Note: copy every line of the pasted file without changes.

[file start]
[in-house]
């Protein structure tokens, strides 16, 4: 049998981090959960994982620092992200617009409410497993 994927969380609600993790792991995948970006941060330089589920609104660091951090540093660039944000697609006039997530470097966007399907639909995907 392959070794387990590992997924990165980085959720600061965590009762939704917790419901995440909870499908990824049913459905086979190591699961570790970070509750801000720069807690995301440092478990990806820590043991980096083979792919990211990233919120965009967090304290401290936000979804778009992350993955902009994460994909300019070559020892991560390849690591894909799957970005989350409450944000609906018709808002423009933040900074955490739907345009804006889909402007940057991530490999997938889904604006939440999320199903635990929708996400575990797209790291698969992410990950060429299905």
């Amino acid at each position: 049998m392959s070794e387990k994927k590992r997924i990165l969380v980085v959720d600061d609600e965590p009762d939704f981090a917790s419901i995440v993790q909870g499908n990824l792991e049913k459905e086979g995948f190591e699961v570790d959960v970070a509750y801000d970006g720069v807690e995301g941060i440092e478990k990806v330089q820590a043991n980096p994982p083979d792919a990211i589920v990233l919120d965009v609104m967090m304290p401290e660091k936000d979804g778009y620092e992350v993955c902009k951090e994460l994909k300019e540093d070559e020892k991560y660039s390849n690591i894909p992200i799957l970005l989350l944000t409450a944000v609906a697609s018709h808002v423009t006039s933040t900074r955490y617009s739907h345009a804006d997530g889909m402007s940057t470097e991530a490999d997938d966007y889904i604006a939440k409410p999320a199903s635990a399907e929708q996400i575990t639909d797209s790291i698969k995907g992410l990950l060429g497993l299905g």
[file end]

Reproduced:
[in-house]
């Protein structure tokens, strides 16, 4: 049998981090959960994982620092992200617009409410497993 994927969380609600993790792991995948970006941060330089589920609104660091951090540093660039944000697609006039997530470097966007399907639909995907 392959070794387990590992997924990165980085959720600061965590009762939704917790419901995440909870499908990824049913459905086979190591699961570790970070509750801000720069807690995301440092478990990806820590043991980096083979792919990211990233919120965009967090304290401290936000979804778009992350993955902009994460994909300019070559020892991560390849690591894909799957970005989350409450944000609906018709808002423009933040900074955490739907345009804006889909402007940057991530490999997938889904604006939440999320199903635990929708996400575990797209790291698969992410990950060429299905």
């Amino acid at each position: 049998m392959s070794e387990k994927k590992r997924i990165l969380v980085v959720d600061d609600e965590p009762d939704f981090a917790s419901i995440v993790q909870g499908n990824l792991e049913k459905e086979g995948f190591e699961v570790d959960v970070a509750y801000d970006g720069v807690e995301g941060i440092e478990k990806v330089q820590a043991n980096p994982p083979d792919a990211i589920v990233l919120d965009v609104m967090m304290p401290e660091k936000d979804g778009y620092e992350v993955c902009k951090e994460l994909k300019e540093d070559e020892k991560y660039s390849n690591i894909p992200i799957l970005l989350l944000t409450a944000v609906a697609s018709h808002v423009t006039s933040t900074r955490y617009s739907h345009a804006d997530g889909m402007s940057t470097e991530a490999d997938d966007y889904i604006a939440k409410p999320a199903s635990a399907e929708q996400i575990t639909d797209s790291i698969k995907g992410l990950l060429g497993l299905g």